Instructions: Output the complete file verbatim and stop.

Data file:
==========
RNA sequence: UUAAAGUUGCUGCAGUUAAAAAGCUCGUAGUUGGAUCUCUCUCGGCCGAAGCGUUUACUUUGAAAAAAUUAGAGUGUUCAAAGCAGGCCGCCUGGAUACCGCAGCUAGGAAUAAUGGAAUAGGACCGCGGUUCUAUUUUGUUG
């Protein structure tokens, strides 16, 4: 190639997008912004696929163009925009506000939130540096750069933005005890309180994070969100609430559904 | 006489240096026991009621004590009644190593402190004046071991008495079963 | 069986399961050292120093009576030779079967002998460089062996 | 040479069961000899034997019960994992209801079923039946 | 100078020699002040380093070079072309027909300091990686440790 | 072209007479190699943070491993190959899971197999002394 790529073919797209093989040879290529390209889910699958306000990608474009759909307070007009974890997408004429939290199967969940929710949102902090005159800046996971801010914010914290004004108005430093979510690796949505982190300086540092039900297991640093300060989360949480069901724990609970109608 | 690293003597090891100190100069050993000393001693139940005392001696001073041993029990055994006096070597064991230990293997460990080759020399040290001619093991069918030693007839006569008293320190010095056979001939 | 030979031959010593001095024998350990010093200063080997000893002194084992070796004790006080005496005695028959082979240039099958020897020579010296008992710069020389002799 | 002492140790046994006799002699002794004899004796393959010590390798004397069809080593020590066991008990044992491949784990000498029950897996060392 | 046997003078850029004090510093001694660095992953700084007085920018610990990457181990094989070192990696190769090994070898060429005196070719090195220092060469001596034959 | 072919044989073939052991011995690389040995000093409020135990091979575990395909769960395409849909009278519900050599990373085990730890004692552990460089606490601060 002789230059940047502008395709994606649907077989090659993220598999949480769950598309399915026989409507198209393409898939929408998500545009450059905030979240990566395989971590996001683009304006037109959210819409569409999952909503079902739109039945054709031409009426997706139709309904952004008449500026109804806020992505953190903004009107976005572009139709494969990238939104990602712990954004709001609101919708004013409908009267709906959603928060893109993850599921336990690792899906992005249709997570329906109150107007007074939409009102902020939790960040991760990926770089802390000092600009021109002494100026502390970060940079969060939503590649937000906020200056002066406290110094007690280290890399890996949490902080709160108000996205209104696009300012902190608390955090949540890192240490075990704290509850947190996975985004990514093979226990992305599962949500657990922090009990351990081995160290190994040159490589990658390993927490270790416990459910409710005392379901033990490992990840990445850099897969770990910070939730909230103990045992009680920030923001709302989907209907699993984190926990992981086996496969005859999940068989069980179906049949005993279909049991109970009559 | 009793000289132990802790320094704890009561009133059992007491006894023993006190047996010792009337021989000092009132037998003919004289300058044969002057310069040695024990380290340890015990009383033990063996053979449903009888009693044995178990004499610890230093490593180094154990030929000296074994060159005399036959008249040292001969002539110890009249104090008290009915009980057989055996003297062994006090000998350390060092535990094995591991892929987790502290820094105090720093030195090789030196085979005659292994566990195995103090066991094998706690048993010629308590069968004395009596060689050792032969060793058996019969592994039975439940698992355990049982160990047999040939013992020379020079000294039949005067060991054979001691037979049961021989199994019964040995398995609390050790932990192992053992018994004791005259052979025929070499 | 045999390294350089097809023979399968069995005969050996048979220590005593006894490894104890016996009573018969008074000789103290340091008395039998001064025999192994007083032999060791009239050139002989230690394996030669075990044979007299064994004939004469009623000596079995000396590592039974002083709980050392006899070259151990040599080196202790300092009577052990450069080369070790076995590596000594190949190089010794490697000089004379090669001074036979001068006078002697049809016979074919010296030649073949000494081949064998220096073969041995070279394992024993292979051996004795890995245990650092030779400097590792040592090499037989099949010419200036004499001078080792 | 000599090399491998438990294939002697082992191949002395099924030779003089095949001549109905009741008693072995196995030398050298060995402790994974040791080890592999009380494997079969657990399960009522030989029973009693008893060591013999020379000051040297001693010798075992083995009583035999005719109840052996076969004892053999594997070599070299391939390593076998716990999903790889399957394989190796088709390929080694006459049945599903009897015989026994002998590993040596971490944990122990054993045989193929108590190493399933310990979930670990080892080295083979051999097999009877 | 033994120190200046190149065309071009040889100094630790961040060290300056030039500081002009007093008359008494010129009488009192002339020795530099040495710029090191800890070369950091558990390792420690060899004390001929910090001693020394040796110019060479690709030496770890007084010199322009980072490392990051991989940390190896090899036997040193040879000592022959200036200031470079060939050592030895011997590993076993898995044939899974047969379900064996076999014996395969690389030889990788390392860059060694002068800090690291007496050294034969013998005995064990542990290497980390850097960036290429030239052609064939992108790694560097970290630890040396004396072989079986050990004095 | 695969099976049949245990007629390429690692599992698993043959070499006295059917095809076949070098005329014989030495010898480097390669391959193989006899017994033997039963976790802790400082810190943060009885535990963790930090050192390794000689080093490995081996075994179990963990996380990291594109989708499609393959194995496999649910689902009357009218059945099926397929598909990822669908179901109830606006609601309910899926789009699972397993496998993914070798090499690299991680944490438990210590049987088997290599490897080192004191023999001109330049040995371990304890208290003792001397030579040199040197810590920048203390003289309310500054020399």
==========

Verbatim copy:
RNA sequence: UUAAAGUUGCUGCAGUUAAAAAGCUCGUAGUUGGAUCUCUCUCGGCCGAAGCGUUUACUUUGAAAAAAUUAGAGUGUUCAAAGCAGGCCGCCUGGAUACCGCAGCUAGGAAUAAUGGAAUAGGACCGCGGUUCUAUUUUGUUG
């Protein structure tokens, strides 16, 4: 190639997008912004696929163009925009506000939130540096750069933005005890309180994070969100609430559904 | 006489240096026991009621004590009644190593402190004046071991008495079963 | 069986399961050292120093009576030779079967002998460089062996 | 040479069961000899034997019960994992209801079923039946 | 100078020699002040380093070079072309027909300091990686440790 | 072209007479190699943070491993190959899971197999002394 790529073919797209093989040879290529390209889910699958306000990608474009759909307070007009974890997408004429939290199967969940929710949102902090005159800046996971801010914010914290004004108005430093979510690796949505982190300086540092039900297991640093300060989360949480069901724990609970109608 | 690293003597090891100190100069050993000393001693139940005392001696001073041993029990055994006096070597064991230990293997460990080759020399040290001619093991069918030693007839006569008293320190010095056979001939 | 030979031959010593001095024998350990010093200063080997000893002194084992070796004790006080005496005695028959082979240039099958020897020579010296008992710069020389002799 | 002492140790046994006799002699002794004899004796393959010590390798004397069809080593020590066991008990044992491949784990000498029950897996060392 | 046997003078850029004090510093001694660095992953700084007085920018610990990457181990094989070192990696190769090994070898060429005196070719090195220092060469001596034959 | 072919044989073939052991011995690389040995000093409020135990091979575990395909769960395409849909009278519900050599990373085990730890004692552990460089606490601060 002789230059940047502008395709994606649907077989090659993220598999949480769950598309399915026989409507198209393409898939929408998500545009450059905030979240990566395989971590996001683009304006037109959210819409569409999952909503079902739109039945054709031409009426997706139709309904952004008449500026109804806020992505953190903004009107976005572009139709494969990238939104990602712990954004709001609101919708004013409908009267709906959603928060893109993850599921336990690792899906992005249709997570329906109150107007007074939409009102902020939790960040991760990926770089802390000092600009021109002494100026502390970060940079969060939503590649937000906020200056002066406290110094007690280290890399890996949490902080709160108000996205209104696009300012902190608390955090949540890192240490075990704290509850947190996975985004990514093979226990992305599962949500657990922090009990351990081995160290190994040159490589990658390993927490270790416990459910409710005392379901033990490992990840990445850099897969770990910070939730909230103990045992009680920030923001709302989907209907699993984190926990992981086996496969005859999940068989069980179906049949005993279909049991109970009559 | 009793000289132990802790320094704890009561009133059992007491006894023993006190047996010792009337021989000092009132037998003919004289300058044969002057310069040695024990380290340890015990009383033990063996053979449903009888009693044995178990004499610890230093490593180094154990030929000296074994060159005399036959008249040292001969002539110890009249104090008290009915009980057989055996003297062994006090000998350390060092535990094995591991892929987790502290820094105090720093030195090789030196085979005659292994566990195995103090066991094998706690048993010629308590069968004395009596060689050792032969060793058996019969592994039975439940698992355990049982160990047999040939013992020379020079000294039949005067060991054979001691037979049961021989199994019964040995398995609390050790932990192992053992018994004791005259052979025929070499 | 045999390294350089097809023979399968069995005969050996048979220590005593006894490894104890016996009573018969008074000789103290340091008395039998001064025999192994007083032999060791009239050139002989230690394996030669075990044979007299064994004939004469009623000596079995000396590592039974002083709980050392006899070259151990040599080196202790300092009577052990450069080369070790076995590596000594190949190089010794490697000089004379090669001074036979001068006078002697049809016979074919010296030649073949000494081949064998220096073969041995070279394992024993292979051996004795890995245990650092030779400097590792040592090499037989099949010419200036004499001078080792 | 000599090399491998438990294939002697082992191949002395099924030779003089095949001549109905009741008693072995196995030398050298060995402790994974040791080890592999009380494997079969657990399960009522030989029973009693008893060591013999020379000051040297001693010798075992083995009583035999005719109840052996076969004892053999594997070599070299391939390593076998716990999903790889399957394989190796088709390929080694006459049945599903009897015989026994002998590993040596971490944990122990054993045989193929108590190493399933310990979930670990080892080295083979051999097999009877 | 033994120190200046190149065309071009040889100094630790961040060290300056030039500081002009007093008359008494010129009488009192002339020795530099040495710029090191800890070369950091558990390792420690060899004390001929910090001693020394040796110019060479690709030496770890007084010199322009980072490392990051991989940390190896090899036997040193040879000592022959200036200031470079060939050592030895011997590993076993898995044939899974047969379900064996076999014996395969690389030889990788390392860059060694002068800090690291007496050294034969013998005995064990542990290497980390850097960036290429030239052609064939992108790694560097970290630890040396004396072989079986050990004095 | 695969099976049949245990007629390429690692599992698993043959070499006295059917095809076949070098005329014989030495010898480097390669391959193989006899017994033997039963976790802790400082810190943060009885535990963790930090050192390794000689080093490995081996075994179990963990996380990291594109989708499609393959194995496999649910689902009357009218059945099926397929598909990822669908179901109830606006609601309910899926789009699972397993496998993914070798090499690299991680944490438990210590049987088997290599490897080192004191023999001109330049040995371990304890208290003792001397030579040199040197810590920048203390003289309310500054020399």